The next day we walked past Rembrandt’s house


on our way to the Botantic Gardens.

Bret filled you in on the rest of the trip, but it was a super good time!

( in the gutter).


We had a wild weekend of food, fun, and exploring Geneva with Cinda and Danny and company!  It was hard for me to leave without stealing this guy.

but Lausanne was nice. We drove along Lac Leman (Lake Geneva) through the small town of Rolle, where I went to summer camp for a few years when I was in middle school.  Can’t believe I forgot to take pictures 🙁  These are from Lausanne.  It is a beautiful city, with lots of skulls and crossbows in the cathedral.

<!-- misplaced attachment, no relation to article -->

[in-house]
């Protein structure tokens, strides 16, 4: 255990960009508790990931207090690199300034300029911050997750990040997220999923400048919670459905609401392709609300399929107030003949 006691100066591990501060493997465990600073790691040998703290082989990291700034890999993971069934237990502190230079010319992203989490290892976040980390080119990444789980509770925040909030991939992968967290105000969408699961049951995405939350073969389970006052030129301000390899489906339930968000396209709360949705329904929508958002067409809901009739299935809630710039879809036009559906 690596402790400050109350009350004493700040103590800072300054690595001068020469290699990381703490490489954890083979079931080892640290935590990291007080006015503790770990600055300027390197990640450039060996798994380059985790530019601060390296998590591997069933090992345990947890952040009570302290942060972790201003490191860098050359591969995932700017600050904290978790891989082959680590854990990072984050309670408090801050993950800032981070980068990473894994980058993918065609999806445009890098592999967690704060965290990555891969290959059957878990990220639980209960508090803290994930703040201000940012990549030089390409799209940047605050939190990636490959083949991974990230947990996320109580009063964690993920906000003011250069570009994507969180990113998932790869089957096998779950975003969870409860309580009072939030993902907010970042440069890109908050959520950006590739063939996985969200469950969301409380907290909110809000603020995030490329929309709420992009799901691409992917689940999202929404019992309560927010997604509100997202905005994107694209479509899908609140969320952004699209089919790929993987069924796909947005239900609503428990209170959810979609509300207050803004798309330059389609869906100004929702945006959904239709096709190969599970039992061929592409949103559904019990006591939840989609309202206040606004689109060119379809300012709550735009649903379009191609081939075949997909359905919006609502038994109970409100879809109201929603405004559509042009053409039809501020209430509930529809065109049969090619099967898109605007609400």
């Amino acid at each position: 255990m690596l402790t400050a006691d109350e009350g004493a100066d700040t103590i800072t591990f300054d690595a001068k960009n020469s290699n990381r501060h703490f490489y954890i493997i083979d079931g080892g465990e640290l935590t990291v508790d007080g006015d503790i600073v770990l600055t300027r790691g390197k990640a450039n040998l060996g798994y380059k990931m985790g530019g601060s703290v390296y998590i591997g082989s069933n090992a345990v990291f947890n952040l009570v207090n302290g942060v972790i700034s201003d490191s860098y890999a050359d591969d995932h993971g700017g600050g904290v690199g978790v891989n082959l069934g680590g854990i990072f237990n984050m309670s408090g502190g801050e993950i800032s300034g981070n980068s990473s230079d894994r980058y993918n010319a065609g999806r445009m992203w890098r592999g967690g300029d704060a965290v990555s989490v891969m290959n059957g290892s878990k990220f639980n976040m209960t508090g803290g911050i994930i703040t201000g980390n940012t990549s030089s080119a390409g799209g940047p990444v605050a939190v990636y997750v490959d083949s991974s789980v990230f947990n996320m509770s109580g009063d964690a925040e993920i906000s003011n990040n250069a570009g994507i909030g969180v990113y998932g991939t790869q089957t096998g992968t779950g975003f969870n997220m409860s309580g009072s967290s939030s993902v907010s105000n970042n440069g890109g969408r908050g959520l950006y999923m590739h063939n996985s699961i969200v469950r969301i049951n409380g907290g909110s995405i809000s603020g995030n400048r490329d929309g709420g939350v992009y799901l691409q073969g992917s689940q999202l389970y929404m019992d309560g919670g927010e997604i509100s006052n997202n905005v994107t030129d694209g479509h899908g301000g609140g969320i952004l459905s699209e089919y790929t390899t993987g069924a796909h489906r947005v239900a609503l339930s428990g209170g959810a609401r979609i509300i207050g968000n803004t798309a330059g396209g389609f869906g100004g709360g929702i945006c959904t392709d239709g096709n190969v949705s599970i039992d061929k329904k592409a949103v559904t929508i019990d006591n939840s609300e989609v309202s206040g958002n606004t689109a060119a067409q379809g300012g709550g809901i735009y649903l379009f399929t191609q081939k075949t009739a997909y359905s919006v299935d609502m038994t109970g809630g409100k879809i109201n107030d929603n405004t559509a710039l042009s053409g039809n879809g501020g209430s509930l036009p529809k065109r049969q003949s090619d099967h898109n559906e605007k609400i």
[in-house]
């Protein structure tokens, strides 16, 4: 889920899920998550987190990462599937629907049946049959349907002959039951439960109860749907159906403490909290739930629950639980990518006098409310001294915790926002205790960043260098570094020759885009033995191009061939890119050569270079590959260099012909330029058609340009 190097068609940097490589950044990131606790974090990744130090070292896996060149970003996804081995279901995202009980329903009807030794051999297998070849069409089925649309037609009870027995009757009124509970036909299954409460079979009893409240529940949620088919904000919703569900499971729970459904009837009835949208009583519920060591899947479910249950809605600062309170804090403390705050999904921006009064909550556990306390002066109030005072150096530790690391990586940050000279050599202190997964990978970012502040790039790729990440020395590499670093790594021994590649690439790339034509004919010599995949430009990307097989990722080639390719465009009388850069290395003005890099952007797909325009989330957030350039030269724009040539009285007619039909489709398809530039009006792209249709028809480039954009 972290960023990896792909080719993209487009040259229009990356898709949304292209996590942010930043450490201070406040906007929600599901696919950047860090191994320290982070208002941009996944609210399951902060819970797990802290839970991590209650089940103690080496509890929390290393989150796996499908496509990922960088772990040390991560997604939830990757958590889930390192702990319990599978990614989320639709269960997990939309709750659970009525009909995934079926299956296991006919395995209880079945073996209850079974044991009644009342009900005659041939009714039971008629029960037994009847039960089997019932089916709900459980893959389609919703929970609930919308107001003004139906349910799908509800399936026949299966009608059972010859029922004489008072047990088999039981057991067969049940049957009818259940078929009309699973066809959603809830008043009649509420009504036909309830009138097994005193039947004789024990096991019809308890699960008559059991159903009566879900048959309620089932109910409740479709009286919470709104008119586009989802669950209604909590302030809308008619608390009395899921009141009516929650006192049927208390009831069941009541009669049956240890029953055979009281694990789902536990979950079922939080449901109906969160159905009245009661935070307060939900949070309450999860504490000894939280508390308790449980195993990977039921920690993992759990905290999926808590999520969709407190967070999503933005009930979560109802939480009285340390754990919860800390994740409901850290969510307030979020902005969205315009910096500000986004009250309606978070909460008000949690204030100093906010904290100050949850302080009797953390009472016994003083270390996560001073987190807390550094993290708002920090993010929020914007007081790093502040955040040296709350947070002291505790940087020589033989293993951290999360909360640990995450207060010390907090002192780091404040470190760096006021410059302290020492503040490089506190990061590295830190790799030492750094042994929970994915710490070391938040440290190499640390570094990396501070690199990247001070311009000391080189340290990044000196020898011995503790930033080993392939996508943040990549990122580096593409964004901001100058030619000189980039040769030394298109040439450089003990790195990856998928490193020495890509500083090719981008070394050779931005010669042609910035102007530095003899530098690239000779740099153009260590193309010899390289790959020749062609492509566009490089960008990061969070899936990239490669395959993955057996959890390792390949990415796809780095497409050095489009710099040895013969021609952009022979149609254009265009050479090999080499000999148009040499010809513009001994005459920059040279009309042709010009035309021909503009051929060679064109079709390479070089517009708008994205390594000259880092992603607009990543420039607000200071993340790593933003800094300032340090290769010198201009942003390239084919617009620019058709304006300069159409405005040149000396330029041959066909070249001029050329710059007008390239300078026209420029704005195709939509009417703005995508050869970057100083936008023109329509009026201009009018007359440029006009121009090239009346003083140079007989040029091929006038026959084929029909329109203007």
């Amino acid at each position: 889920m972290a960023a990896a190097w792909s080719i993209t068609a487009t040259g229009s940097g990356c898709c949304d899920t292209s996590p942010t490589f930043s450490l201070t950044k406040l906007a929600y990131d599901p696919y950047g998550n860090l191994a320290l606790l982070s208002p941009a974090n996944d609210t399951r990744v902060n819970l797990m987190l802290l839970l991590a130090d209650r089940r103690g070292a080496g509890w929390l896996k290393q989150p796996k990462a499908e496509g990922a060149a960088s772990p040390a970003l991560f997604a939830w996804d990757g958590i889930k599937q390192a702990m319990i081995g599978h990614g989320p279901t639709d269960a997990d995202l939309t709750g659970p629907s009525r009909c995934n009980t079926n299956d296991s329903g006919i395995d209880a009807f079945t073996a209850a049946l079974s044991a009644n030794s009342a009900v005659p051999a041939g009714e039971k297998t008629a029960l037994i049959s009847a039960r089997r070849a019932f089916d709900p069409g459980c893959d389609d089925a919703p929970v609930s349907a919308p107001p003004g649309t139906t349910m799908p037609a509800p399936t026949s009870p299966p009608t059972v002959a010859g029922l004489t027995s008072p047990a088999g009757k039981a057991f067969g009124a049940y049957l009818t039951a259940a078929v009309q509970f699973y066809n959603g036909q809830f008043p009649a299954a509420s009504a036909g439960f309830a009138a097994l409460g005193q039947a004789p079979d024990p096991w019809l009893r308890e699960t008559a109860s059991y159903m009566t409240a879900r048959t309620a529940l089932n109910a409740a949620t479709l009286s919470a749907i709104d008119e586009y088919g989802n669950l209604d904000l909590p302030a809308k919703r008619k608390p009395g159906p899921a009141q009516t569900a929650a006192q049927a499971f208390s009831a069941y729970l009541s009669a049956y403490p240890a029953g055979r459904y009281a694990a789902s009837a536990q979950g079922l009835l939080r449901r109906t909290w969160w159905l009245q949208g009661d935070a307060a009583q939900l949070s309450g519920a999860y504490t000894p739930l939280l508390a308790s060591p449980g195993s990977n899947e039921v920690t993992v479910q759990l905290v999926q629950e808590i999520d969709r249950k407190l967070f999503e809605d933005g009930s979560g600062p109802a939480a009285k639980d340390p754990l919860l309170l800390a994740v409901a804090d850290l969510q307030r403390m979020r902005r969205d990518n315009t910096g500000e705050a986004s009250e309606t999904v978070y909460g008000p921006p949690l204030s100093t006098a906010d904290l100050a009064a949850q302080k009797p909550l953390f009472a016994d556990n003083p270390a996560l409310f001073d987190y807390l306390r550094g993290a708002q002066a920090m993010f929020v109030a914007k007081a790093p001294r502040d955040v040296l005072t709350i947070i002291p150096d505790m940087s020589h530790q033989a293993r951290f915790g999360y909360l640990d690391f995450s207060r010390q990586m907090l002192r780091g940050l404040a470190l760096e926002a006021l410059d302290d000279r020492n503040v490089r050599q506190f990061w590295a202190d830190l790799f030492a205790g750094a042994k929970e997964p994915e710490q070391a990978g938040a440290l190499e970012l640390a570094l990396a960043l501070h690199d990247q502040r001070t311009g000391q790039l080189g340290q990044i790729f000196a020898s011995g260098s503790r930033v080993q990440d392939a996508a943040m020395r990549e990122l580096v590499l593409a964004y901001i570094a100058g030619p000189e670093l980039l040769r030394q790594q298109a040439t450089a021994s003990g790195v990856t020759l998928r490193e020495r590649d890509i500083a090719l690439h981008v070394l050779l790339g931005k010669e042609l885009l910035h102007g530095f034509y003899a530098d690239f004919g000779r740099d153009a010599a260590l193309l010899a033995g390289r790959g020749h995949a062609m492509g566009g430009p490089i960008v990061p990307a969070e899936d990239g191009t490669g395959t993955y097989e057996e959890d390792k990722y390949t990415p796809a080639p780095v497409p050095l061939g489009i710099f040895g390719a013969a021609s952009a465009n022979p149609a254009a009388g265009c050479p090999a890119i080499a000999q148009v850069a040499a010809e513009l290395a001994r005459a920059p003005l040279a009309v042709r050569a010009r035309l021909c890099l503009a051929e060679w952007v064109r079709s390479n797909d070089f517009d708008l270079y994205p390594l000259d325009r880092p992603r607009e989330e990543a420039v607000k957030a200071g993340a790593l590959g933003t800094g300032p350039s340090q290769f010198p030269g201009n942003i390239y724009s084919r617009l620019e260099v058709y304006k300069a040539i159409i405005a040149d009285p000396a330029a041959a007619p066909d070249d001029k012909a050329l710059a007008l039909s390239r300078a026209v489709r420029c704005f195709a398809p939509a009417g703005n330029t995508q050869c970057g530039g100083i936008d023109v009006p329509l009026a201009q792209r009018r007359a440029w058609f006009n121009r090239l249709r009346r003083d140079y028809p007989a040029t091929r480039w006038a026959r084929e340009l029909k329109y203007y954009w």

nice views of the alps across the lake.


We had a nice trip through the country side from Lausanne to Lyon.  Lyon is really pretty at night.

The food was delicious and the sights were nice too…

This is a “secret” passage between streets.  Apparently they are really common in the old town of Lyon, but to access them you are supposed to ring buzzers of the people who live in the them and we did not feel comfortable doing this.  We did manage our way into a couple of them that had open doorways.

We also went to the big cathedral.  There were tons of beautiful mosaics.


After a few days in the big cities, we needed a break in the countryside, so we were off to Chablis!  It was a bit rainy, but we were still able to take a walk in the vineyards before testing the goods.